The San Francisco Giants won THREE World Series titles in a five-year span from 2010 through 2014 (2010, 2012 and 2014) but entering the current season, the Giants hadn't played in the postseason since 2016. Meanwhile, their hated rivals (LA Dodgers) began the current season having captured EIGHT consecutive NL West titles, capping that run with the team's first World Series win in 2020 since 1988. The Dodgers finished 40 games ahead of the Giants in 2017, 18.5 ahead in 2018, 29 games ahead in 2019 and even in last year's pandemic-shortened season of 2020 (60 games), the Dodgers were 14 games better than the Giants. What a difference ONE year can make!
As we wake on the morning of September 20, the Giants are 97-73 and the owners of MLB's best record. The Giants were the first team to clinch a playoff spot last Monday, while the 96-74 Dodgers clinched their ninth straight postseason appearance the very next day. As one can see, the Dodgers are just ONE game behind the Giants and with each team having 12 games remaining, LA is surely capable of capturing a NINTH straight NL West title. However, let me point out that the Giants currently own a rare 'daily double' in 2021. That is, they own MLB's best overall record, as well as its best moneyline record. The Giants check in at plus-$3,217 (at $100/game), $352 more than MLB's second-best moneyline team, the Seattle Mariners. Just so you know, while the Dodgers are just ONE game behind the Giants in the standings, they have actually lost money on the season at minus-$288. Don't tell me that the moneyline (or the pointspread in BKB and FB) are NOT the "great equalizers!" That said, don't ignore that LA owns MLB's top run-differential mark at plus-274 runs!
I referred to the Giants daily double above as being rare and let me point out that in the previous 15 MLB seasons (2006-2020) the ONLY other team to finish a season No. 1 atop the MLB standings as well as being that season's leading moneyline team has been the 2008 Angels. That team went 100-62 and was plus-$2,671 against the moneyline. Unfortunately for Angels fans (are there really any?), that year's team lost 3-1 in the ALDS to the Boston Red Sox. Before moving on to the rest of the league, one might ask just how good is San Francisco's current moneyline mark? Going back over that same 15-year span, the Giants mark of +$3,217 ranks second-best to only that of the 2012 Baltimore Orioles, Yes, the same Baltimore franchise that currently owns a 47-102 record in 2021 and is minus-$2,525 against the moneyline, went 93-69 in 2012 and finished with a moneyline record of plus-$3,649 (that's the best figure of any team since 2006).
The Giants went 29-31 in 2020 but are not the only 29-31 team from 2020 that's made some real 'noise' in 2021. Both the Milwaukee Brewers and Houston Astros were 29-31 last season (incredibly, both made the expanded 2020 playoff field) but here in 2021, The 91-58 Brewers lead the NL Central by 11.5 games and joined the Giants and Dodgers by clinching a playoff berth on Saturday. As for the 88-61 Astros, they lead the A's by SIX games in the AL West and their run-differential mark of plus-201 runs is second to only that of the Dodgers. Many will likely remember that despite its 29-231 record in 2020, Houston was not eliminated in last year's postseason until Game 7 of the ALCS.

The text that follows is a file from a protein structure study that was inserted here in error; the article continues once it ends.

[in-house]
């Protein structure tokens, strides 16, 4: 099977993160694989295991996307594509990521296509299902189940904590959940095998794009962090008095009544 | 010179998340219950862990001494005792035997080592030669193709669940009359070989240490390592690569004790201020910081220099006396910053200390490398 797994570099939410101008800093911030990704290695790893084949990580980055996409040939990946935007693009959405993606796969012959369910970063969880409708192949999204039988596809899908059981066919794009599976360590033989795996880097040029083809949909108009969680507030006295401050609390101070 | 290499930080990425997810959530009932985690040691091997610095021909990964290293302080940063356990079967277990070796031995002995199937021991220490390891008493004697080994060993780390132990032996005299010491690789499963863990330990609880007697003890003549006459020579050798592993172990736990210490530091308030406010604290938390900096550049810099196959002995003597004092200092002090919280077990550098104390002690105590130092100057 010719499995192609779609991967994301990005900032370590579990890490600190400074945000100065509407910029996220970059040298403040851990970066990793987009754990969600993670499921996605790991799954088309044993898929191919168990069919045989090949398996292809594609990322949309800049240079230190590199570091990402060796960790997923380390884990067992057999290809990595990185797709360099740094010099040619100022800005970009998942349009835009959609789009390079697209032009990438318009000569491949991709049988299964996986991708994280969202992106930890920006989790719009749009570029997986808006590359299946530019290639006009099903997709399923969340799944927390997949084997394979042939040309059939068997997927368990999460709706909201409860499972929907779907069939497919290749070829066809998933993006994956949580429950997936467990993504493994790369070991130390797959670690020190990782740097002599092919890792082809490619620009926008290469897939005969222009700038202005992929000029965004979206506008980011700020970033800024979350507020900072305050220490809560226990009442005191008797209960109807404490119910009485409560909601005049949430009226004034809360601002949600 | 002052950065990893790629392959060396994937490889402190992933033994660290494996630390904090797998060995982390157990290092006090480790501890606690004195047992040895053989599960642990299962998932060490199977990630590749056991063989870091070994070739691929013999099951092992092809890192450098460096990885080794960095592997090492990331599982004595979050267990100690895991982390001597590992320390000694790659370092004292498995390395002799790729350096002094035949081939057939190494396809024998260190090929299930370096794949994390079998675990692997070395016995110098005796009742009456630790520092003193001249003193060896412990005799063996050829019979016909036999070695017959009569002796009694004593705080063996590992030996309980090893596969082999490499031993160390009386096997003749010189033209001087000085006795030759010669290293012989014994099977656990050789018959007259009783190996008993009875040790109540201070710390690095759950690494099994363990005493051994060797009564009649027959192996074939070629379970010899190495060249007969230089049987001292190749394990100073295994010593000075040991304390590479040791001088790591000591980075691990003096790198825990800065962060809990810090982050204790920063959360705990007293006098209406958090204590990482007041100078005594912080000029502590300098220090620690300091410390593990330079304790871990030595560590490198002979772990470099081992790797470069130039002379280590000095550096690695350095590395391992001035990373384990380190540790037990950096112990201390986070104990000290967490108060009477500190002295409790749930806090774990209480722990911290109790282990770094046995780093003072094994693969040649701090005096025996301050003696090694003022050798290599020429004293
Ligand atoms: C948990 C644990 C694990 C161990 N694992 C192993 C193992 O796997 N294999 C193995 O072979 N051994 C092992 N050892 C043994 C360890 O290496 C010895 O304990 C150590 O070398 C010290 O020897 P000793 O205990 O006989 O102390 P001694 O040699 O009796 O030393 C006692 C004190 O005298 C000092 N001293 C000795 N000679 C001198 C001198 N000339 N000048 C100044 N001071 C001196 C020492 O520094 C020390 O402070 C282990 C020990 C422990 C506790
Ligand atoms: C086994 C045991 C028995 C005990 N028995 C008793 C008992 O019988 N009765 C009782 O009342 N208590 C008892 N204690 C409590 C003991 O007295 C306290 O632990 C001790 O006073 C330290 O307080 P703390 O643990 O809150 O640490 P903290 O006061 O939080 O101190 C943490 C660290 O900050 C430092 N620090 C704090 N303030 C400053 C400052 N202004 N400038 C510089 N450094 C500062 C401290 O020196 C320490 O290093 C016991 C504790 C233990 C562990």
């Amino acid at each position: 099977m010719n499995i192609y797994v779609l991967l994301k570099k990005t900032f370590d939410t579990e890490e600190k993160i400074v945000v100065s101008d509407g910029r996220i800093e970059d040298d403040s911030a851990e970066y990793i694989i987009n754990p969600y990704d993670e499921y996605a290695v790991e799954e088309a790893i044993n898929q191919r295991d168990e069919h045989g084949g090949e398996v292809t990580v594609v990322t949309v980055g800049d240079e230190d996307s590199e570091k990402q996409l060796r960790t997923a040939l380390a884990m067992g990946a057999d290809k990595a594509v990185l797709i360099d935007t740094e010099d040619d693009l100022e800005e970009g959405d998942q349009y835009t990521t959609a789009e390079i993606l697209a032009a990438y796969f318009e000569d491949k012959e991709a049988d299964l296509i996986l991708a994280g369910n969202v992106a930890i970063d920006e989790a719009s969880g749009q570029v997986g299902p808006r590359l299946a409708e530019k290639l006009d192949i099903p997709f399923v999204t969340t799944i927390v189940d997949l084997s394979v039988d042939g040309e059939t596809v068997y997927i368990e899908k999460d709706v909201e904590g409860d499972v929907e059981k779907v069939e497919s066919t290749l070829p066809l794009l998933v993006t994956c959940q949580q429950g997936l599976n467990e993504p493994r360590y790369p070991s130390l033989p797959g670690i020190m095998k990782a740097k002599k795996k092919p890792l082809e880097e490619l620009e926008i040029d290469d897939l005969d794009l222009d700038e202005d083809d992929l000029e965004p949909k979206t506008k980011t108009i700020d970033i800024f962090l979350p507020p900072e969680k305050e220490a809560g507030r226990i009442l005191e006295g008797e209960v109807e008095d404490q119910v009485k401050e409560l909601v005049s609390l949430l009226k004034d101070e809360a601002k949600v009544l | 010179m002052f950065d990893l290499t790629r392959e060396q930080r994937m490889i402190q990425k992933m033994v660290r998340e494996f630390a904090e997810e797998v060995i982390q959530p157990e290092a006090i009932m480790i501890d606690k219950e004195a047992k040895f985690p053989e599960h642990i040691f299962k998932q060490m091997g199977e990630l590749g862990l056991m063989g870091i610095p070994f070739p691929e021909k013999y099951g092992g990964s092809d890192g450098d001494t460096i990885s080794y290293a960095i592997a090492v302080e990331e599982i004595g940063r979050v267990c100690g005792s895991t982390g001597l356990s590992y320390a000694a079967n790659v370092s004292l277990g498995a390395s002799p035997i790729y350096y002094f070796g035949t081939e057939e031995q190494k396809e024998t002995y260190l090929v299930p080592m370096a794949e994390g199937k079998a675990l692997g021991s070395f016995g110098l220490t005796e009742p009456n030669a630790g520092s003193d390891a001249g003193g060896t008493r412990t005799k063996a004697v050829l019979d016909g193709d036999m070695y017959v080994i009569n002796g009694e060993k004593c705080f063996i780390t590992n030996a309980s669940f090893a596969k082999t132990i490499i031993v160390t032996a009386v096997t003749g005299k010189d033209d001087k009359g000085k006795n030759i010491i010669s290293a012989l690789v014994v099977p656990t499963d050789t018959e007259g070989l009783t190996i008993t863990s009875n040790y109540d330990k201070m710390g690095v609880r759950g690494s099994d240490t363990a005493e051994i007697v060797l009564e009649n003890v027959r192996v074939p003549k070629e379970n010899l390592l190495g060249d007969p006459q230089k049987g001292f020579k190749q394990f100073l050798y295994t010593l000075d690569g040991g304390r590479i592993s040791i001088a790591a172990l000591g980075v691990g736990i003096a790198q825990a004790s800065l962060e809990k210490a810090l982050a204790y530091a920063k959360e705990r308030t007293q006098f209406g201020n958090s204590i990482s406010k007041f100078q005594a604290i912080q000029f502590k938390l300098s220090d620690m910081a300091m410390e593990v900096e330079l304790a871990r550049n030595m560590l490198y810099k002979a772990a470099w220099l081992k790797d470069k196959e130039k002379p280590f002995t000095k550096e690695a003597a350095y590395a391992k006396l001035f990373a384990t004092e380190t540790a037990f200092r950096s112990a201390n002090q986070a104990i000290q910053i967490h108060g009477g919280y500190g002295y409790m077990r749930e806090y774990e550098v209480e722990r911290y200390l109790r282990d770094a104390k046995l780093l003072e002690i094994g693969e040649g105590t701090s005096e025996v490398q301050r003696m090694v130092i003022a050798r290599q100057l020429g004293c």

I noted earlier, what a difference a year makes! Let me expand on that statement, here. If the season had ended yesterday (instead of Oct 3), only two 2020 division winners would have repeated in 2021. The Tampa Rays won the AL East last season at 40-20 (.667) and the 92-58 (.613) Rays are currently 6.5 games clear of the second-place Red Sox. The other 2020 division winner that currently sits atop of its division through Sep 19 is the 77-70 (.524) Atlanta Braves. The Braves won their third straight NL East title in 2020 (35-24, .593) but only lead the 76-73 Phillies by TWO games (note: Philadelphia has missed the postseason in each of the last NINE seasons). As previously noted, the Dodgers have won EIGHT straight NL West titles and are just ONE game back of the Giants, so they could surely be 2021's third "repeat" division winner.
The same can't be said of 2020's three other division winners. The Minnesota Twins won the AL Central with a 36-24 record in 2020 but are an awful 65-85 in 2021, 20.5 games back of the 85-64 White Sox, who are poised to win their first division title since 2008 (Chicago owns an 1.5-game lead on the 2nd-place Indians). The Oakland A's won the AL West with a 36-24 record in 2020 but enter the final two weeks of the current season SIX games back of Houston. The A's are still in the hunt for one of two AL wild card spots but so are FOUR other teams. The A's are currently TWO games out of the No. 2 wild card spot. Over in the NL Central, the Cubs won the division in 2020 at 34-26 but like the Twins, have followed with an 'UGLY' season (67-83, 24.5 games back of division-leading Milwaukee.
There are basically two division titles "up for grabs" in 2021's final two weeks, the NL East (Atl/Phi) and the NL West West (SF/LA). The real interest with be the battle for TWO wild card spots in the AL between 86-65 Boston, 84-65 Toronto, 83-67 New York, 82-67 Oakland and 80-29 Seattle (note: The Mariners haven't made the postseason since they won 116 games back in the 2001 season!). Either the Giants or the Dodgers are 'locked into' the No. 1 wild card spot in the NL, leaving ONE spot available for either 79-69 St Louis, 77-73 Cincinnati or Philadelphia and San Diego (both are 76-73).
See you in October.